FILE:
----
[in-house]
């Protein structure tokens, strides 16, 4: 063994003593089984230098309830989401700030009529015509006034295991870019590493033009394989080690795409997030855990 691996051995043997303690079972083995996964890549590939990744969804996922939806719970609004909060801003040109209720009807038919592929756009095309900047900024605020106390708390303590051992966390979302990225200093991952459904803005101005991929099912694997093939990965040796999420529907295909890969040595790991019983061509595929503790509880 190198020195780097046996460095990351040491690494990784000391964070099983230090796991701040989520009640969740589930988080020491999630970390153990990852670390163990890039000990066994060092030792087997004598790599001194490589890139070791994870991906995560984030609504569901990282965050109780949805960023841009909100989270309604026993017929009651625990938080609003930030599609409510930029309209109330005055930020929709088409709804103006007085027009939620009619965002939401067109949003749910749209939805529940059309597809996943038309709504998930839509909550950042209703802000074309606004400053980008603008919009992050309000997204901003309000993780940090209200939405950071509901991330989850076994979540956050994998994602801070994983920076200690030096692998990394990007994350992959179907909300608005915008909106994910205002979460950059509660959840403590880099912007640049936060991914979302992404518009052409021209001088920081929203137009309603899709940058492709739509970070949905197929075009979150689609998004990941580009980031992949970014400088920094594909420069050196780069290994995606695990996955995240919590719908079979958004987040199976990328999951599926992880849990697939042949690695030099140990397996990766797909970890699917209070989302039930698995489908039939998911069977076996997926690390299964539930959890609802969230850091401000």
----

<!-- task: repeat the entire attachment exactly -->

[in-house]
């Protein structure tokens, strides 16, 4: 063994003593089984230098309830989401700030009529015509006034295991870019590493033009394989080690795409997030855990 691996051995043997303690079972083995996964890549590939990744969804996922939806719970609004909060801003040109209720009807038919592929756009095309900047900024605020106390708390303590051992966390979302990225200093991952459904803005101005991929099912694997093939990965040796999420529907295909890969040595790991019983061509595929503790509880 190198020195780097046996460095990351040491690494990784000391964070099983230090796991701040989520009640969740589930988080020491999630970390153990990852670390163990890039000990066994060092030792087997004598790599001194490589890139070791994870991906995560984030609504569901990282965050109780949805960023841009909100989270309604026993017929009651625990938080609003930030599609409510930029309209109330005055930020929709088409709804103006007085027009939620009619965002939401067109949003749910749209939805529940059309597809996943038309709504998930839509909550950042209703802000074309606004400053980008603008919009992050309000997204901003309000993780940090209200939405950071509901991330989850076994979540956050994998994602801070994983920076200690030096692998990394990007994350992959179907909300608005915008909106994910205002979460950059509660959840403590880099912007640049936060991914979302992404518009052409021209001088920081929203137009309603899709940058492709739509970070949905197929075009979150689609998004990941580009980031992949970014400088920094594909420069050196780069290994995606695990996955995240919590719908079979958004987040199976990328999951599926992880849990697939042949690695030099140990397996990766797909970890699917209070989302039930698995489908039939998911069977076996997926690390299964539930959890609802969230850091401000």